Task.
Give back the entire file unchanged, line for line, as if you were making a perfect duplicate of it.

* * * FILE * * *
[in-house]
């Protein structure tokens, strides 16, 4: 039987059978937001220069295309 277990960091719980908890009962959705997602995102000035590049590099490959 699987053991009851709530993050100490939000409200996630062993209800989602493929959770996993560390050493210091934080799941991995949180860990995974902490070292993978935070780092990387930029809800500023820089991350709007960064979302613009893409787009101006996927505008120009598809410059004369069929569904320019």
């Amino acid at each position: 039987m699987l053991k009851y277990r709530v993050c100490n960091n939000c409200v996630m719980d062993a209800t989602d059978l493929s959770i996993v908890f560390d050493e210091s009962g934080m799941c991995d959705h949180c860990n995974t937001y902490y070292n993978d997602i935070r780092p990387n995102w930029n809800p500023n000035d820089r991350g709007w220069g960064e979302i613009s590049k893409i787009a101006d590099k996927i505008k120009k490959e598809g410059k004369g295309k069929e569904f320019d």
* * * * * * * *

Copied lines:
[in-house]
């Protein structure tokens, strides 16, 4: 039987059978937001220069295309 277990960091719980908890009962959705997602995102000035590049590099490959 699987053991009851709530993050100490939000409200996630062993209800989602493929959770996993560390050493210091934080799941991995949180860990995974902490070292993978935070780092990387930029809800500023820089991350709007960064979302613009893409787009101006996927505008120009598809410059004369069929569904320019």
């Amino acid at each position: 039987m699987l053991k009851y277990r709530v993050c100490n960091n939000c409200v996630m719980d062993a209800t989602d059978l493929s959770i996993v908890f560390d050493e210091s009962g934080m799941c991995d959705h949180c860990n995974t937001y902490y070292n993978d997602i935070r780092p990387n995102w930029n809800p500023n000035d820089r991350g709007w220069g960064e979302i613009s590049k893409i787009a101006d590099k996927i505008k120009k490959e598809g410059k004369g295309k069929e569904f320019d």